The month of August opened with a bang—and closed with a nuclear detonation. On August 2nd the world learned of Pope Francis’s disdain for the witness of Scripture and the ordinary and universal magisterium of the Church on the death penalty as he took it upon himself to “develop” into oblivion over 3,000 years of Jewish and Christian teaching. On August 25th the world learned of Pope Francis’s disdain for justice, victims of abuse, and the eradication of the homosexual elite. In the space of a single month, Catholics beheld the prodigy of a pope who neither guarded orthodoxy of doctrine nor protected the faithful from the predation of wolves.
We knew it was bad before, but something has changed. Comparisons are not easy, but I suppose it would be like thinking your country is ruled by Mussolini and discovering it is actually ruled by Stalin. Before Viganò, people could persuade themselves to believe with faint and remote hope that Bergoglio might “come around” and do something about the sexual abuse crisis exemplified in McCarrick, that he might “wake up” to the gravity of the situation and respond as befits the Vicar of Christ. Now, it appears that he himself is the enabler, the patron of criminals, the head of a religious Mafia that has occupied the vineyard of the Church.
There are, it is true, some people who reacted with “I knew it all along! From the very day he stepped out on the balcony of St. Peter’s…”—and it could be that they were gifted with a preternatural intuition. I was uncomfortable from the very first Angelus address in which he praised the theology of Walter Kasper. There are also those, who, like olympic ostriches practicing the sport of extreme head-burying, continue to defend the pope at all costs (including the cost of their intellectual honesty).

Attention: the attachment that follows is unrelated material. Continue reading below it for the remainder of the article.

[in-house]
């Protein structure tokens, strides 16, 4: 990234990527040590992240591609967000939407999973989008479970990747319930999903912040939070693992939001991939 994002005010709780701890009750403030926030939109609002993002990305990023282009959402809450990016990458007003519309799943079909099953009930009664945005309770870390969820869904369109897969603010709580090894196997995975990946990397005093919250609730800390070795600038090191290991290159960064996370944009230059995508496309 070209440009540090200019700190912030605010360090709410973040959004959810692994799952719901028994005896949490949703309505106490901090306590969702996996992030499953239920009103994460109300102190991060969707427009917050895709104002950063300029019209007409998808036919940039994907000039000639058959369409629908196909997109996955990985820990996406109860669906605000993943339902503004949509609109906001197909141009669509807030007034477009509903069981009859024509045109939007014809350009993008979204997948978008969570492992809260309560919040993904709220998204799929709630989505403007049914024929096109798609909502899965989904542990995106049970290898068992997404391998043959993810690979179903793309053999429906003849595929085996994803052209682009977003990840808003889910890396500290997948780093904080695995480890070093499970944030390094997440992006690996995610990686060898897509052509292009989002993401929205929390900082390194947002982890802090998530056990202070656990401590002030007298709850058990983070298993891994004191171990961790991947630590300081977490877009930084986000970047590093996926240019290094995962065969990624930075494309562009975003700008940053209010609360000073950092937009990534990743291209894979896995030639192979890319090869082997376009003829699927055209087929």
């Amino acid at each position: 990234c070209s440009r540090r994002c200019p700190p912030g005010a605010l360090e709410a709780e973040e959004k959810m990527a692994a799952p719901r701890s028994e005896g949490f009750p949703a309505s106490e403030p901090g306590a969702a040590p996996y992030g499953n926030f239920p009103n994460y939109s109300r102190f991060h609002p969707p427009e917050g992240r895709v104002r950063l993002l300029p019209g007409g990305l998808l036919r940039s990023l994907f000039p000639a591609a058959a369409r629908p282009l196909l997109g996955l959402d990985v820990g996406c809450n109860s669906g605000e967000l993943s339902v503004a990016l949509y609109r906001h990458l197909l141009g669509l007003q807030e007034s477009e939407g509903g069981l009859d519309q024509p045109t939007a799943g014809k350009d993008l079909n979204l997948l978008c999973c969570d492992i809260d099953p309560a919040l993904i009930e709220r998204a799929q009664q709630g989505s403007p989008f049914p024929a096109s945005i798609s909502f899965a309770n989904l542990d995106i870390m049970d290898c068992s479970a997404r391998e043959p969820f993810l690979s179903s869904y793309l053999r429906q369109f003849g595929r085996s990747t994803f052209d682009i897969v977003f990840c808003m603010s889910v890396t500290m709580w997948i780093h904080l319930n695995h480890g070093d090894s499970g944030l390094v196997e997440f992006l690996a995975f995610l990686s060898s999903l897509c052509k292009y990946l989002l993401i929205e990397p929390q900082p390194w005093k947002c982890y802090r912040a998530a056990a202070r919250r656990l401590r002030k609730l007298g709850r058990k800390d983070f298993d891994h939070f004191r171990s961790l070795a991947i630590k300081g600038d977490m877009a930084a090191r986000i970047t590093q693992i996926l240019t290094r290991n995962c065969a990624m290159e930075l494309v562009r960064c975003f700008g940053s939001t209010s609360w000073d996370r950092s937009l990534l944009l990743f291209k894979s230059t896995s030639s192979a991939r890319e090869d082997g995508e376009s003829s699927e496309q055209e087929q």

But for the vast majority, it has been a moment of awakening: the scales have fallen from our eyes, the scales that prevented us from seeing clearly the magnitude of the problem and therefore assessing the magnitude of the solution required. As some like to say, it is a “clarifying moment.”
As such, it is also a moment of decision: decisions about who we are and what we believe as Catholics, how we will relate to wolves in shepherd’s clothing, where we will turn for truth and salvation, and why we will remain faithful in spite of the infidelity of those who were graced by God with the office of teaching, governing, and sanctifying.
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